I love doing research. Sometimes I get carried away and discover a thousand times more about the subject than I need for my story! But it’s such an enjoyable process that I don’t intend to stop.
There are many different sources of information: the Internet is wonderful, your library is full of relevant information, and you’ve probably accumulated a few useful reference books of your own. I also use street directories and maps, and although I’ve not tried it so far, I have been told that Google Earth is a wonderful resource. Your friends and acquaintances are repositories of unsuspected facts, and if all else fails, ask an expert.
For A Darker Music I needed to research both music, from the point of view of a classical viola player, and the business of breeding ultra-fine-wool merino sheep. The farming background came out of my own experience, as did the location. I invented the house and garden, drawing detailed plans, which I pinned to the wall in front of my workstation.
Although I could listen to recordings of viola music, I felt that I needed the more intimate experience of holding the instrument, hearing its sound close to my ear: I needed to find a viola player. I live in a country area where professional musicians are thin on the ground, so I contacted a member of a nearby amateur orchestra, and he put me in touch with a lady who has since become a friend. She brought her viola to my house and we sat on my veranda while she played it, then, wonder of wonder, she let me play it (or rather, make noises on it) to get some idea of the musician’s experience. Of course, I listened to many recordings too, selecting the music that would suit my story and my character, reading the notes, absorbing as much as I could of that world.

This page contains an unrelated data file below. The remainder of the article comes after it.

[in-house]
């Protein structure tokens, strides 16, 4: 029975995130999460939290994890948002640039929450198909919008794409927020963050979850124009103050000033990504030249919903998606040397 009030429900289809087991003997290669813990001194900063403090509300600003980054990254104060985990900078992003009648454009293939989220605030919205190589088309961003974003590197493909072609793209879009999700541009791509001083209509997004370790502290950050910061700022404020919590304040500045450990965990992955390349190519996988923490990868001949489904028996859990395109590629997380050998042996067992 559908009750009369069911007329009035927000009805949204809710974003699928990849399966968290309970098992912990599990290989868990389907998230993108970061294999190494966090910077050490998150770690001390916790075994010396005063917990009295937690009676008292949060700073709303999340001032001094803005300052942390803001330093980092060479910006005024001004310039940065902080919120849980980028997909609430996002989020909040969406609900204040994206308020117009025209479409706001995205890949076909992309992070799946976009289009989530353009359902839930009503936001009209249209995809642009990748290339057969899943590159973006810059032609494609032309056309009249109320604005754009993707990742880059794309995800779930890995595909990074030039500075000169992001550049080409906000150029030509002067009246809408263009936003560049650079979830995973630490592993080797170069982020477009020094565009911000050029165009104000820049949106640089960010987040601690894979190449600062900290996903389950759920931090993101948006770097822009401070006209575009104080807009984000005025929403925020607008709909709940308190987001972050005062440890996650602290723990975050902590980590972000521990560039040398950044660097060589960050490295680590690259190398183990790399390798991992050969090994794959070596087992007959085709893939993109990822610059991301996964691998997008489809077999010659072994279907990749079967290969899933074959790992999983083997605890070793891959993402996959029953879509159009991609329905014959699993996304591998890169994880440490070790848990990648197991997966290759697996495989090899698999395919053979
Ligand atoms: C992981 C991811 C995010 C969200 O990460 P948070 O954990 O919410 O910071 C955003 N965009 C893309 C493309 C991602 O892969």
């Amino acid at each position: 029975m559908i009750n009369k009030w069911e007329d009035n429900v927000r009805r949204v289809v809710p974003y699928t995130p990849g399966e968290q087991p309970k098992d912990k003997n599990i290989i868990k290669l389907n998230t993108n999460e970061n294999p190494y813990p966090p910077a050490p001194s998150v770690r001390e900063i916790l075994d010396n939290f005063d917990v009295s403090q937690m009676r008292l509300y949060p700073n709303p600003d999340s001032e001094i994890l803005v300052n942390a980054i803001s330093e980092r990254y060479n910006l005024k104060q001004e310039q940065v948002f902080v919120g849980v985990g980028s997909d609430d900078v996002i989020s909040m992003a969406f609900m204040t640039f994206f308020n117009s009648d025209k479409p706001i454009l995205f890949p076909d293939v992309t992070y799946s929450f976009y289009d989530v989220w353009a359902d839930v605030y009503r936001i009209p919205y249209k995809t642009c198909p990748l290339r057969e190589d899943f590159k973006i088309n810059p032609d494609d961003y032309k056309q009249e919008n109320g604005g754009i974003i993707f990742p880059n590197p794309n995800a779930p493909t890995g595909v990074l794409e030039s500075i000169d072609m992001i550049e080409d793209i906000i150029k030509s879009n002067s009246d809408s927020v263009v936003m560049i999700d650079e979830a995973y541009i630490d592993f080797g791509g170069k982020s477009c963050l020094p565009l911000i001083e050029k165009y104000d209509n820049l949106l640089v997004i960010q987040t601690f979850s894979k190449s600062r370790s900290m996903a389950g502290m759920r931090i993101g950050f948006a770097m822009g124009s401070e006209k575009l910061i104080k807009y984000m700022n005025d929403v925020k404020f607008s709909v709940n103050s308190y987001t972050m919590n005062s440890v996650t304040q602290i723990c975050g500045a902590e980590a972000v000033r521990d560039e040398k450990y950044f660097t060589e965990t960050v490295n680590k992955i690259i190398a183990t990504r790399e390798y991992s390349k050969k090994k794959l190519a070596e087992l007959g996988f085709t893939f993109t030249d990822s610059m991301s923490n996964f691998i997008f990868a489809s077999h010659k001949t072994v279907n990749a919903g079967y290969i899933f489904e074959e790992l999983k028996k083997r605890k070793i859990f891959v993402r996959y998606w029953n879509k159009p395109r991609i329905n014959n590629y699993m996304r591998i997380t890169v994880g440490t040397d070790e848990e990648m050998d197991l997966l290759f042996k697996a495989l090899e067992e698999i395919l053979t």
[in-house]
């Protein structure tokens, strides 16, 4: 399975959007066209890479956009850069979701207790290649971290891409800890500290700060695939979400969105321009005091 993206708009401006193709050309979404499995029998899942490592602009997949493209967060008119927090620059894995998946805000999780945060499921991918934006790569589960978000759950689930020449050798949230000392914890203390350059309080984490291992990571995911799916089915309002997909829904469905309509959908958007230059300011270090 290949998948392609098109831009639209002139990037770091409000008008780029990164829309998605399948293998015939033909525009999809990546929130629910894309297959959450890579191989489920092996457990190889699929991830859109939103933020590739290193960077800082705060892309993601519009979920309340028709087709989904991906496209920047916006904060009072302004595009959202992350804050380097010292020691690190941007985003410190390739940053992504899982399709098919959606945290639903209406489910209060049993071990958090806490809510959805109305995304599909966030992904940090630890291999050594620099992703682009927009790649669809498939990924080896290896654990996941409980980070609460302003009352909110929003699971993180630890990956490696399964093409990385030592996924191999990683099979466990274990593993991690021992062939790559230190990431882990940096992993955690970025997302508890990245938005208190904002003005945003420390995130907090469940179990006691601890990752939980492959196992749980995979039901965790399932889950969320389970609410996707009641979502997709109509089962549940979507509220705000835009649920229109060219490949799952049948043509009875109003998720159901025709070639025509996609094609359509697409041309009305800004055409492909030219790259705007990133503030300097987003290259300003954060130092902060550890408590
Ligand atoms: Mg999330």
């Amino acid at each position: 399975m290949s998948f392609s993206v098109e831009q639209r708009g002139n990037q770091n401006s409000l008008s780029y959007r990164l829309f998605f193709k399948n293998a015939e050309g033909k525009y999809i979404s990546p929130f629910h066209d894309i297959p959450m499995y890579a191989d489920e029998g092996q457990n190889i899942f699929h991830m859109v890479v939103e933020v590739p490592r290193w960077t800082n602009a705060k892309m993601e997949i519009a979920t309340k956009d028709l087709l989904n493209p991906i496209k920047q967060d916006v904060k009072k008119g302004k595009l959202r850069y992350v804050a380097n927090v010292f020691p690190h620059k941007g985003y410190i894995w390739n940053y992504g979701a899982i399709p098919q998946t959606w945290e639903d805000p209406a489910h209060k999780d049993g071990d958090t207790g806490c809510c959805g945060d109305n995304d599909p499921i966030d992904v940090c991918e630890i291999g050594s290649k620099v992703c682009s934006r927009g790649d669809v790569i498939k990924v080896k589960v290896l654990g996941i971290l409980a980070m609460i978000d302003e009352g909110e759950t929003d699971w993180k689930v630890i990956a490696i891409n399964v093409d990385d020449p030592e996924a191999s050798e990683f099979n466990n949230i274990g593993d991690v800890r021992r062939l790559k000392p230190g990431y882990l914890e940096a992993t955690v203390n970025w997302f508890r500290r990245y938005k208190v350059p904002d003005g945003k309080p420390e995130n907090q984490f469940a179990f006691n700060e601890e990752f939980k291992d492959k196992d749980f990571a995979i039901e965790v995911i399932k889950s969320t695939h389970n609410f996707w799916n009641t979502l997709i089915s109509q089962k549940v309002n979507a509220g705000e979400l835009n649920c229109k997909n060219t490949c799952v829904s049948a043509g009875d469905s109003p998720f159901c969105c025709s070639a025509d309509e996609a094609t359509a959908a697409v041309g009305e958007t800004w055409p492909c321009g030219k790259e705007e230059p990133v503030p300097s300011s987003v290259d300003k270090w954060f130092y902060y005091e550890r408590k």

The sheep business was easier, though not as much fun. I’ve lived in the country and known the owners of merino studs so had a grasp of that, but the ultra-fine breeding program was new to me; I was helped along by an item on the front page of the newspaper one day when a bale of ultra-fine merino wool was sold for a record price. Using the Internet and books at the library, I went back through the history of the merino breed, found out how these sheep are managed, and married that with my own experience of being around sheep.
The Herb Gardener needed a different approach, and less effort. I travelled back to Western Australia where I had lived for many years and imposed myself on some old friends who had a farm out of town. I stayed there, walking about, looking at everything, smelling the smells, hearing the sounds, taking in the total experience. The herb gardening was easy: in the past I had set up two herb gardens and had my own reference books. The local police detective outlined the way a murder investigation would be carried out in that district, and the local newspaper carried a front-page report of a police round-up of cannabis growers. That just left me with the characters and the story to put together.
Still hurting after a painful divorce, Joanna leaves the city, moving with her six-year-old daughter Mia to a country town. She’s looking for a better, happier life, and when she meets farmer Chris Youngman, she discovers the possibility of a future as a farmer’s wife.
Joanna is at first dismayed by the unexpected isolation of the farm, but Chris’s affection helps her to adjust. Then the unexplained death of a young farm worker brings complications she could never have imagined, and Joanna has to fight for her happiness, her family, and even her own life.
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Genre - Contemporary Romance, Thriller
Rating – PG
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